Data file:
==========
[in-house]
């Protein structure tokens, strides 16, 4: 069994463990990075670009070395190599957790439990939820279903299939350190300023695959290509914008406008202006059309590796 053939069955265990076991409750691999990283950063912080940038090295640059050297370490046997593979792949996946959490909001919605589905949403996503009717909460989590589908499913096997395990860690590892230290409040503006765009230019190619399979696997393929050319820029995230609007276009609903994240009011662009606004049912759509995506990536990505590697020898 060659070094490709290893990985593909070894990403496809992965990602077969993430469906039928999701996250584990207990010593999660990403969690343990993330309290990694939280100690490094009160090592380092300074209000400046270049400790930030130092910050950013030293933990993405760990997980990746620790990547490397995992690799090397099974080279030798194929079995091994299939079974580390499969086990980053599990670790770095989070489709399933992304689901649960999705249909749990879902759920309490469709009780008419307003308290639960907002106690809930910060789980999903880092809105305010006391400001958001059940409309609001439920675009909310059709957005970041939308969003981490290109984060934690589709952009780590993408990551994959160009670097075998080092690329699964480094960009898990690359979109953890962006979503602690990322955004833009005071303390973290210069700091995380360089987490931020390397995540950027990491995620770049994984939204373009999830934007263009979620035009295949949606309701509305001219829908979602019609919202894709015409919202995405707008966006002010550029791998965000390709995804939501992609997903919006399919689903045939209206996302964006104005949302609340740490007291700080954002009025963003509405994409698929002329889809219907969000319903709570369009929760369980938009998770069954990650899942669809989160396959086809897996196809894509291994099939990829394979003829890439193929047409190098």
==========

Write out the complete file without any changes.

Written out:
[in-house]
């Protein structure tokens, strides 16, 4: 069994463990990075670009070395190599957790439990939820279903299939350190300023695959290509914008406008202006059309590796 053939069955265990076991409750691999990283950063912080940038090295640059050297370490046997593979792949996946959490909001919605589905949403996503009717909460989590589908499913096997395990860690590892230290409040503006765009230019190619399979696997393929050319820029995230609007276009609903994240009011662009606004049912759509995506990536990505590697020898 060659070094490709290893990985593909070894990403496809992965990602077969993430469906039928999701996250584990207990010593999660990403969690343990993330309290990694939280100690490094009160090592380092300074209000400046270049400790930030130092910050950013030293933990993405760990997980990746620790990547490397995992690799090397099974080279030798194929079995091994299939079974580390499969086990980053599990670790770095989070489709399933992304689901649960999705249909749990879902759920309490469709009780008419307003308290639960907002106690809930910060789980999903880092809105305010006391400001958001059940409309609001439920675009909310059709957005970041939308969003981490290109984060934690589709952009780590993408990551994959160009670097075998080092690329699964480094960009898990690359979109953890962006979503602690990322955004833009005071303390973290210069700091995380360089987490931020390397995540950027990491995620770049994984939204373009999830934007263009979620035009295949949606309701509305001219829908979602019609919202894709015409919202995405707008966006002010550029791998965000390709995804939501992609997903919006399919689903045939209206996302964006104005949302609340740490007291700080954002009025963003509405994409698929002329889809219907969000319903709570369009929760369980938009998770069954990650899942669809989160396959086809897996196809894509291994099939990829394979003829890439193929047409190098």